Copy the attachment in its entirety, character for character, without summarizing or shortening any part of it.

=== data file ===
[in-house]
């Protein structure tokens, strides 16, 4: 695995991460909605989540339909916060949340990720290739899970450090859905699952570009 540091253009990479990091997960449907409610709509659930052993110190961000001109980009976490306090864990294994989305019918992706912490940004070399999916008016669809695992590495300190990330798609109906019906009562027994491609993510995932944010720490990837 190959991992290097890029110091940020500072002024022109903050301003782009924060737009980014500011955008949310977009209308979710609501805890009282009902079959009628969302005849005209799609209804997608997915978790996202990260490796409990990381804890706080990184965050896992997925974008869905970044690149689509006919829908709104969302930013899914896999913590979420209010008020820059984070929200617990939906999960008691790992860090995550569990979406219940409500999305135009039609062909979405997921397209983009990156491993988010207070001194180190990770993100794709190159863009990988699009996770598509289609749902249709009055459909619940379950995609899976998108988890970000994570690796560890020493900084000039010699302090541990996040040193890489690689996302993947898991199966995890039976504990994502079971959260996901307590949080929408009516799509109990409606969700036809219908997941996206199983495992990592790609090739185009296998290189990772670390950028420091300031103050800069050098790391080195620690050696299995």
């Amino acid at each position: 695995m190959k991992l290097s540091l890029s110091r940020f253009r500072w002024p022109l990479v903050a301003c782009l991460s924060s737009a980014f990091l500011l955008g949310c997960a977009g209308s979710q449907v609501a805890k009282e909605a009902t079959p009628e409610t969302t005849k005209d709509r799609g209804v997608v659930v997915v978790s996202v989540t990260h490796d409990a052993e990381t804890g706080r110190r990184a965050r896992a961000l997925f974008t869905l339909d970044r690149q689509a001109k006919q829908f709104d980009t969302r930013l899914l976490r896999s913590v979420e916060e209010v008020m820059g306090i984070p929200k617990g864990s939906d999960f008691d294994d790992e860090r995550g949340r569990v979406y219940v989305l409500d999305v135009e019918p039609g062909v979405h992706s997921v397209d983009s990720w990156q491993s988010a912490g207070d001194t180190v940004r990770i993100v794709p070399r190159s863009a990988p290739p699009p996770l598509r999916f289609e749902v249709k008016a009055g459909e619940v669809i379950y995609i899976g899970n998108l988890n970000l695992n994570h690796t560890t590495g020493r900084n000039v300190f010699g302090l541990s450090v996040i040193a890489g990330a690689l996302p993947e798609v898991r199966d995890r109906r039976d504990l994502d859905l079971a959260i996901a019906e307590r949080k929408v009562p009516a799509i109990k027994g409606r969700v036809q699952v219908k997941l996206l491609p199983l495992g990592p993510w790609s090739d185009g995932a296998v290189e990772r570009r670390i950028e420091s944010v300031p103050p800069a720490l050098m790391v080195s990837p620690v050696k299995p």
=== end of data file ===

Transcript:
[in-house]
């Protein structure tokens, strides 16, 4: 695995991460909605989540339909916060949340990720290739899970450090859905699952570009 540091253009990479990091997960449907409610709509659930052993110190961000001109980009976490306090864990294994989305019918992706912490940004070399999916008016669809695992590495300190990330798609109906019906009562027994491609993510995932944010720490990837 190959991992290097890029110091940020500072002024022109903050301003782009924060737009980014500011955008949310977009209308979710609501805890009282009902079959009628969302005849005209799609209804997608997915978790996202990260490796409990990381804890706080990184965050896992997925974008869905970044690149689509006919829908709104969302930013899914896999913590979420209010008020820059984070929200617990939906999960008691790992860090995550569990979406219940409500999305135009039609062909979405997921397209983009990156491993988010207070001194180190990770993100794709190159863009990988699009996770598509289609749902249709009055459909619940379950995609899976998108988890970000994570690796560890020493900084000039010699302090541990996040040193890489690689996302993947898991199966995890039976504990994502079971959260996901307590949080929408009516799509109990409606969700036809219908997941996206199983495992990592790609090739185009296998290189990772670390950028420091300031103050800069050098790391080195620690050696299995």
């Amino acid at each position: 695995m190959k991992l290097s540091l890029s110091r940020f253009r500072w002024p022109l990479v903050a301003c782009l991460s924060s737009a980014f990091l500011l955008g949310c997960a977009g209308s979710q449907v609501a805890k009282e909605a009902t079959p009628e409610t969302t005849k005209d709509r799609g209804v997608v659930v997915v978790s996202v989540t990260h490796d409990a052993e990381t804890g706080r110190r990184a965050r896992a961000l997925f974008t869905l339909d970044r690149q689509a001109k006919q829908f709104d980009t969302r930013l899914l976490r896999s913590v979420e916060e209010v008020m820059g306090i984070p929200k617990g864990s939906d999960f008691d294994d790992e860090r995550g949340r569990v979406y219940v989305l409500d999305v135009e019918p039609g062909v979405h992706s997921v397209d983009s990720w990156q491993s988010a912490g207070d001194t180190v940004r990770i993100v794709p070399r190159s863009a990988p290739p699009p996770l598509r999916f289609e749902v249709k008016a009055g459909e619940v669809i379950y995609i899976g899970n998108l988890n970000l695992n994570h690796t560890t590495g020493r900084n000039v300190f010699g302090l541990s450090v996040i040193a890489g990330a690689l996302p993947e798609v898991r199966d995890r109906r039976d504990l994502d859905l079971a959260i996901a019906e307590r949080k929408v009562p009516a799509i109990k027994g409606r969700v036809q699952v219908k997941l996206l491609p199983l495992g990592p993510w790609s090739d185009g995932a296998v290189e990772r570009r670390i950028e420091s944010v300031p103050p800069a720490l050098m790391v080195s990837p620690v050696k299995p």